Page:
John Lubbock, 1st Baron Avebury

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John Lubbock
Woodburytype print of
John Lubbock in middle age
Born30 April 1834
Died28 May 1913
Known forBank Holidays
Scientific career
FieldsFinance, Biology, Archaeology, Politics, Spelling
InfluencesCharles Darwin

John Lubbock, 1st Baron Avebury PC, FRS (30 April 1834 – 28 May 1913), known as Sir John Lubbock, 4th Bt from 1865 until 1900, was an English banker, biologist, archaeologist and Liberal politician.

Life[change | change source]

Lubbock was the son of Sir John Lubbock, 3rd Baronet, and was brought up in the family home of High Elms, near Downe in Kent. In 1842 his father brought home a "great piece of news". Young John Lubbock thought it might be a new pony, and was disappointed that the news was that Charles Darwin was moving to Down House in the village.[1] He was soon a frequent visitor to Down House, and became the closest of Darwin's younger friends.[2]

Lubbock was educated at Eton College from 1845 and afterwards was taken into his father's bank, where he became a partner at the age of twenty-two. In 1865 he succeeded to the baronetcy.

In 1870, 1874, and 1880 he was elected to Parliament, where he promoted a number of laws. Lubbock was elected the first president of the Institute of Bankers in 1879; in 1881 he was president of the British Association, and from 1881 to 1886 president of the Linnean Society of London. In March 1883 he founded the Bank Clerks Orphanage, which in 1986 became the Bankers Benevolent Fund – a charity for bank employees, past and present and their dependants. In January 1884 he founded the Proportional Representation Society, later to become the Electoral Reform Society.

Lubbock received honorary degrees from the universities of Oxford, Cambridge, Edinburgh, Dublin and Würzburg; and in 1878 was appointed a trustee of the British Museum. From 1888 to 1892 he was president of the London Chamber of Commerce; from 1889 to 1890 vice-chairman and from 1890 to 1892 chairman of the London County Council.

In February 1890 he was appointed a Privy Councillor,[3] and was chairman of the committee of design on the new coinage in 1891. In January 1900 he was raised to the peerage as Baron Avebury, his title commemorating the largest Neolithic site in Europe.

Lubbock in biology and archaeology[change | change source]

Punch cartoon depicting Lord Avebury as a modern day St. Francis when the Plumage Importation Bill was in discussion

In 1865 Lubbock published what was possibly the most influential archaeological text book of the 19th Century, Pre-historic times, as illustrated by ancient remains, and the manners and customs of modern savages. He invented the terms Palaeolithic and Neolithic to denote the Old and New Stone Ages respectively, but more notable was his introduction of a Darwinian view of human nature.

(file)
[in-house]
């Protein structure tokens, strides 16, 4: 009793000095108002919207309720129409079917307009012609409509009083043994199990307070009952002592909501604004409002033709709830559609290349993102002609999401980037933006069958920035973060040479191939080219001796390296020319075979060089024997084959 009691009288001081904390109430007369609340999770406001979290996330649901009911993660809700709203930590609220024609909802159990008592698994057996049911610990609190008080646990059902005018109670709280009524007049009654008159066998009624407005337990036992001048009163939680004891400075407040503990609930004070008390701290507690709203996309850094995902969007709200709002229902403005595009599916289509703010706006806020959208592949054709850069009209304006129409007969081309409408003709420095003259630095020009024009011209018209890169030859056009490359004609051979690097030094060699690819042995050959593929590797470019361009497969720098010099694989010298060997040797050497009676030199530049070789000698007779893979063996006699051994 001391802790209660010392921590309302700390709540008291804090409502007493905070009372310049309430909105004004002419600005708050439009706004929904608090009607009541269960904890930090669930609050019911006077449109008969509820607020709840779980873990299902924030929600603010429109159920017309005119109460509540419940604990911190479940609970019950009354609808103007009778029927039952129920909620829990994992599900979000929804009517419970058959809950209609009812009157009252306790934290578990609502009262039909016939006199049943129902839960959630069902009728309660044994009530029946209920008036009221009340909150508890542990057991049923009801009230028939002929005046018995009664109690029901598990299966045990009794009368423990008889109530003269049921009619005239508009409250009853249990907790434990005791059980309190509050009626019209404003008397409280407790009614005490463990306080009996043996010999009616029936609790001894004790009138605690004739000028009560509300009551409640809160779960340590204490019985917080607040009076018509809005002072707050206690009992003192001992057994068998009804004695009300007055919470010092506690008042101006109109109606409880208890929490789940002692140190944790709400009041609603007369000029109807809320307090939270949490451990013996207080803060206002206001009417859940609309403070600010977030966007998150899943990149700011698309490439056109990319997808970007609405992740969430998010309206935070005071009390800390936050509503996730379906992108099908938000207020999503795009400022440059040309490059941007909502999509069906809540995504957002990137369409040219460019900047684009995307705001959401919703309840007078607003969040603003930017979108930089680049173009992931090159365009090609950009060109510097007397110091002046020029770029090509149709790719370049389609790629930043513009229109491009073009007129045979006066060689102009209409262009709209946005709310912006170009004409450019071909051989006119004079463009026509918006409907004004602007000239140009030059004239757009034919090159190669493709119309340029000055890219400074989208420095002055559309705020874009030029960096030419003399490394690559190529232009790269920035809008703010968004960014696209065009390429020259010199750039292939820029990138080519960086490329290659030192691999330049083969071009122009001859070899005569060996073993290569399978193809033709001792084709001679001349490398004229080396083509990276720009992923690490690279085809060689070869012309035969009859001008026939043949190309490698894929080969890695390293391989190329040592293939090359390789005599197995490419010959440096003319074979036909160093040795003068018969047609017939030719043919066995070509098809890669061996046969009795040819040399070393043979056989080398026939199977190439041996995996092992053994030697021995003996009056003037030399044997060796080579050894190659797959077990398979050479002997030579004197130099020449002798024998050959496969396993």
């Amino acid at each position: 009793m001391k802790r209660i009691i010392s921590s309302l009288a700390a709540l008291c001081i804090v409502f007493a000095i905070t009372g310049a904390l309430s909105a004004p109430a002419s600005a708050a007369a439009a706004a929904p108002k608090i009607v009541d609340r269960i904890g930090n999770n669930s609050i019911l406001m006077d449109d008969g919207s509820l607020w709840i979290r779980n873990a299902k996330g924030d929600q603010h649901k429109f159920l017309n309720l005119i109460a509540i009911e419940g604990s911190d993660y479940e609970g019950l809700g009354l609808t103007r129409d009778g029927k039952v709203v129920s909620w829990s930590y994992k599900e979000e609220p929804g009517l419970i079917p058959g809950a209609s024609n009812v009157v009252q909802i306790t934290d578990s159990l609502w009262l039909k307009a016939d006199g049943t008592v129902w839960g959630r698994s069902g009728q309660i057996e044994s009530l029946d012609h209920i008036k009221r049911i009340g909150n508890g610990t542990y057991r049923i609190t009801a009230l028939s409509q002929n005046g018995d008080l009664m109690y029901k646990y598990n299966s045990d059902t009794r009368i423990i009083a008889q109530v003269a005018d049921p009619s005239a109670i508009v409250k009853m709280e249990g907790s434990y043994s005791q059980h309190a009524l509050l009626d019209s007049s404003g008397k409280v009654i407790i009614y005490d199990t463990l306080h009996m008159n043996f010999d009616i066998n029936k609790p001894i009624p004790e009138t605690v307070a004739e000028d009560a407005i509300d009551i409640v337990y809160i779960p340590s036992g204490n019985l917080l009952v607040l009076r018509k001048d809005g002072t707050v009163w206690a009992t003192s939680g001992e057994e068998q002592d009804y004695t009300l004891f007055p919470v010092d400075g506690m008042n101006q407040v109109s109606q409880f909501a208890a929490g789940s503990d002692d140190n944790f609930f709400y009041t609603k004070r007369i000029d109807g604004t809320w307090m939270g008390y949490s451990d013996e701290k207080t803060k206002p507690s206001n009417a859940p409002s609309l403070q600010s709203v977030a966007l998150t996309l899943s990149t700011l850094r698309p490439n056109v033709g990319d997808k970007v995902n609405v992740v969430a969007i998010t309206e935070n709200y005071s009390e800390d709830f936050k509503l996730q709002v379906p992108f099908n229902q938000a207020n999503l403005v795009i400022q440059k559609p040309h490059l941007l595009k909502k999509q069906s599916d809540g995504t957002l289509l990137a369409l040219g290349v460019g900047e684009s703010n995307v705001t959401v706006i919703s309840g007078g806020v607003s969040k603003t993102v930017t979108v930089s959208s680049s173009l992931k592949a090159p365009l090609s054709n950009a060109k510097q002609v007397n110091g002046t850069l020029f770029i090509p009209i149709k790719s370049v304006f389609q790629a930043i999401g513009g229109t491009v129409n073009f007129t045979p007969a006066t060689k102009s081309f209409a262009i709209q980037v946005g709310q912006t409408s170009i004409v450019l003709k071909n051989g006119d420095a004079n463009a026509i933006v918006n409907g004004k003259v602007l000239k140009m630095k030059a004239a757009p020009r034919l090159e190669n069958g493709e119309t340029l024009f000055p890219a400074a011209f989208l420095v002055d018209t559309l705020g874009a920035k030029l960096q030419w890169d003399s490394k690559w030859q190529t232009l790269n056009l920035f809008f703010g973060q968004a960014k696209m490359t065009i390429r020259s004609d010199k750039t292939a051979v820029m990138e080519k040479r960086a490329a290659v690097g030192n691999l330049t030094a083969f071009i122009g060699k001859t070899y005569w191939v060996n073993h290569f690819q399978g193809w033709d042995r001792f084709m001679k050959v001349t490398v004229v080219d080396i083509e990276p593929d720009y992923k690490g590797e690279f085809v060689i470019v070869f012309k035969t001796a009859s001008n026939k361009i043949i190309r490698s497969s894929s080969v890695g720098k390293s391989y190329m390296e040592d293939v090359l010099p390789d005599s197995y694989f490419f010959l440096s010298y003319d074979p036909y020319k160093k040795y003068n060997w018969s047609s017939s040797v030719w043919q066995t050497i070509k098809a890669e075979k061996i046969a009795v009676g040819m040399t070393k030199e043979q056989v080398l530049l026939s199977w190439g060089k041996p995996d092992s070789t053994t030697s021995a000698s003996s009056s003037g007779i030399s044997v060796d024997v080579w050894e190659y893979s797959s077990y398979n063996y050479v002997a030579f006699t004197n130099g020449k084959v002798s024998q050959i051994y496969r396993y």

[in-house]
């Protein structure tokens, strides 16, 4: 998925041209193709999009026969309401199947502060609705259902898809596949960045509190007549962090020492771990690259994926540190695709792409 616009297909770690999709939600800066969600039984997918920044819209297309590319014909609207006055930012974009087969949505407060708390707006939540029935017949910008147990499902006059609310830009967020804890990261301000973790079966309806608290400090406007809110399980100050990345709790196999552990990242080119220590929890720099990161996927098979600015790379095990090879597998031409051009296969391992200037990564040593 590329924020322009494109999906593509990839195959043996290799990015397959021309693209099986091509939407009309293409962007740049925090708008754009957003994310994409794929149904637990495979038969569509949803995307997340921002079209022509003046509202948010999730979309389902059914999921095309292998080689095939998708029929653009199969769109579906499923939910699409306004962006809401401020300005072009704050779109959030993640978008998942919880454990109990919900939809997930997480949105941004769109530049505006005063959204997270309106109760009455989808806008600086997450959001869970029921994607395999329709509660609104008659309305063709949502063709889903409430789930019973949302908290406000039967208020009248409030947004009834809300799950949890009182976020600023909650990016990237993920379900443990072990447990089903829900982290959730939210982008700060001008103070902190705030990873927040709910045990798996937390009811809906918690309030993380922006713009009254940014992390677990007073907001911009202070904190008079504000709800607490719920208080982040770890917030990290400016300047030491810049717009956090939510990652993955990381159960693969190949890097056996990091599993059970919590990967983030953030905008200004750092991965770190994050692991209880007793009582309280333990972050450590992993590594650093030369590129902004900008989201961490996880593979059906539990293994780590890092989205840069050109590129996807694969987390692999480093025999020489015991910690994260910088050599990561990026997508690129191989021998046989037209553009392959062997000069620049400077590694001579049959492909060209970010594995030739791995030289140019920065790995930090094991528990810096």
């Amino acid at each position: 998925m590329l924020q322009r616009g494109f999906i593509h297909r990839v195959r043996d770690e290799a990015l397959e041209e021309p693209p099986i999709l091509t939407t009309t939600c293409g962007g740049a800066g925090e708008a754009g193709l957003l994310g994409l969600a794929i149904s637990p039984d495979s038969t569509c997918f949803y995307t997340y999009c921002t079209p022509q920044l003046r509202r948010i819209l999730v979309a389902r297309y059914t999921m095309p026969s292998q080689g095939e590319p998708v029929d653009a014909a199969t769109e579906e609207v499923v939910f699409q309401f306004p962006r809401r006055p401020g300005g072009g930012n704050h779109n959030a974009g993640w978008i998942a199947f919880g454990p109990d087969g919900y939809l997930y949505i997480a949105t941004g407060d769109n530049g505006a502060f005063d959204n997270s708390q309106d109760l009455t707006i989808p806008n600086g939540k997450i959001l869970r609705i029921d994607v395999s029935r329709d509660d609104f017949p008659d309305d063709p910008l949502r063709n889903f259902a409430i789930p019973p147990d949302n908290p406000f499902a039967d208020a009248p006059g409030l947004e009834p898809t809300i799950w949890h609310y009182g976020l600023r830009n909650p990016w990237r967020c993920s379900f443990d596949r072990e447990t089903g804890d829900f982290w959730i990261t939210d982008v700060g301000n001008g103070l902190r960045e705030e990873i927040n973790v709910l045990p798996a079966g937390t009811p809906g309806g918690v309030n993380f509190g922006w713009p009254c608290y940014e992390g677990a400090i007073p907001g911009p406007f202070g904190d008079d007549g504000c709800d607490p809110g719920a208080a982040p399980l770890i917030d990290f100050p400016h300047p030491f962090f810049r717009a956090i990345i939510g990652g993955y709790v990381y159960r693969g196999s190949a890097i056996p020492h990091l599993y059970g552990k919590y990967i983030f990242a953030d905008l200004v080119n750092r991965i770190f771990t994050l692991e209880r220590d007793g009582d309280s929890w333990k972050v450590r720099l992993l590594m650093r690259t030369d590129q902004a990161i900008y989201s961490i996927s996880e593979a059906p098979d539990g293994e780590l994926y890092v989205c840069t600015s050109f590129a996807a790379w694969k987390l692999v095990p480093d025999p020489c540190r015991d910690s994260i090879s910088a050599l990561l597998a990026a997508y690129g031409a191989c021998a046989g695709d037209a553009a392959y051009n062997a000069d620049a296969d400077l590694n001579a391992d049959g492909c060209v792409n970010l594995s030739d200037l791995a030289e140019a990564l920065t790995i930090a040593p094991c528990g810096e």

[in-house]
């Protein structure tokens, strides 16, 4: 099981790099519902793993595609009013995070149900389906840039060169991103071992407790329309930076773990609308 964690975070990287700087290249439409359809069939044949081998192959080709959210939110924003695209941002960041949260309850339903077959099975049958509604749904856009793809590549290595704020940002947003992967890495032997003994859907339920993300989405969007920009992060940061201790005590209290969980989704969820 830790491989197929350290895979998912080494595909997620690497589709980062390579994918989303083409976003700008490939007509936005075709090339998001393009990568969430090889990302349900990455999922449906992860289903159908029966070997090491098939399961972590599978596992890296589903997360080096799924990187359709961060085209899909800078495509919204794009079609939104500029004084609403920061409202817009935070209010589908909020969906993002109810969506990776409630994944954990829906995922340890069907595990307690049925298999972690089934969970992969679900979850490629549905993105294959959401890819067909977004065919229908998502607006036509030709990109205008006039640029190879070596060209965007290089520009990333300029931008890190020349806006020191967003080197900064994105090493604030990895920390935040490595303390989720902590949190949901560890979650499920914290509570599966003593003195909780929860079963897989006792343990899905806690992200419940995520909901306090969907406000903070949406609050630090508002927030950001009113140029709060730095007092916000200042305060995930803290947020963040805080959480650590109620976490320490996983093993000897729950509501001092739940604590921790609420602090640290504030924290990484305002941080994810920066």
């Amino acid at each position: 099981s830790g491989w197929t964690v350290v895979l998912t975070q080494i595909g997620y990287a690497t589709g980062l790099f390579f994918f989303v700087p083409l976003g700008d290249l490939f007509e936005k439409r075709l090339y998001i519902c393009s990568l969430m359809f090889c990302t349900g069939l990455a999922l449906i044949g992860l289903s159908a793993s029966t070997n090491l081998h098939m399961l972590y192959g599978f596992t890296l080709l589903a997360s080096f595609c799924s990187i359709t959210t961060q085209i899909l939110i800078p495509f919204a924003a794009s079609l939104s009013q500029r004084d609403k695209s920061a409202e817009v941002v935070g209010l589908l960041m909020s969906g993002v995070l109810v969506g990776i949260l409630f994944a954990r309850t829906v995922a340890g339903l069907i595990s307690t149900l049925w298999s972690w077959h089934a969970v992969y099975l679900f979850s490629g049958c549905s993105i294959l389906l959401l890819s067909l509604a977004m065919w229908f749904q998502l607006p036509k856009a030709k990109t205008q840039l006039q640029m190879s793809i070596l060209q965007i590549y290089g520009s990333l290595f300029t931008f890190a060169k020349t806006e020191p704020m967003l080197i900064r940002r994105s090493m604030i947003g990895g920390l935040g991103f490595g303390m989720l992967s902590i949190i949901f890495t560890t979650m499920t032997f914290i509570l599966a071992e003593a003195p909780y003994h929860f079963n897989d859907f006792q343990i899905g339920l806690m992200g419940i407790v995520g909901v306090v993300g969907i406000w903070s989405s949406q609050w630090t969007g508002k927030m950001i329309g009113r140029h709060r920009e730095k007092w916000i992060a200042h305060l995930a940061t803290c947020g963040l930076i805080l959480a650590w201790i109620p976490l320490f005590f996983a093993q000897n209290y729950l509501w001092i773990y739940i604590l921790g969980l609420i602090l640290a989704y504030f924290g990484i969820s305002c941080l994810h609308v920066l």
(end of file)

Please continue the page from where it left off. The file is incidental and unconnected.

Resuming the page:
"What was new was Lubbock's... insistence that, as a result of natural selection, human groups had become different from each other, not only culturally, but also in their biological capacities to utilize culture".[4]

Lubbock was also an amateur biologist of some distinction, writing books on hymenoptera, on insect sense organs and development, on the intelligence of animals, and on other natural history topics.[5] As a politician, one of his successes was in the passing of the Importation of Plumage Prohibition Act 1908. He was a member of the famous X Club founded by T.H. Huxley to promote the growth of science in Britain. He discovered that ants were sensitive to the ultraviolet range of the spectrum.[6][7] The Punch verse of 1882 captured him perfectly:

How doth the Banking Busy Bee
Improve his shining Hours?
By studying on Bank Holidays
Strange insects and Wild Flowers!

He carried out extensive correspondence with Charles Darwin, who lived nearby in Downe. In addition to their shared interest in natural history, both men were active advocates of spelling reform, and members of the Spelling Reform Association. When Darwin died in 1882, Lubbock suggested the honour of burial in Westminster Abbey, and was one of the pallbearers.[2]

References[change | change source]

  1. Howarth O.J.R. & E.K. 1933. A history of Darwin's parish, Downe, Kent. 72–73
  2. 2.0 2.1 Freeman R.B. 1978. Charles Darwin: a companion. Folkestone: Wm Dawson & Sons 192
  3. "London Gazette issue 26022 11 February 1890". Archived from the original on 29 September 2008. Retrieved 16 May 2010.
  4. Trigger, Bruce G. 1989. A history of archaeological thought. Cambridge. p173
  5. Lubbock J. 1884. Ants, bees and wasps: a record of observations on the habits of the social hymenoptera. Kegan Paul, London.
  6. Lubbock, J. (1881). "Observations on ants, bees, and wasps. IX. Color of flowers as an attraction to bees: Experiments and considerations thereon". J. Linn. Soc. Lond. (Zool.). 16: 110–112. doi:10.1111/j.1096-3642.1882.tb02275.x.
  7. Kevan, Peter G.; Chittka, Lars; Dyer, Adrian G. (2001). "Limits to the salience of ultraviolet: lessons from colour vision in bees and birds". J. Exp. Biol. 204 (Pt 14): 2571–2580. doi:10.1242/jeb.204.14.2571. PMID 11511673.
  • Hutchinson H.G. 1914. Life of Sir John Lubbock, Lord Avebury. London.
  • Grant Duff U. 1924. The life-work of Lord Avebury. London: Watts & Co.
  • Sir John.Lubbock in The Columbia Encyclopedia 6th ed, 2001.
  • Lubbock J. 1865. Pre-historic times, as illustrated by ancient remains, and the manners and customs of modern savages. London: Williams and Norgate.
  • Lubbock J. 1887-89. The pleasures of life
  • Patton M. 1997. Science, politics & business in the work of Sir John Lubbock - a man of universal mind. London, Ashgate.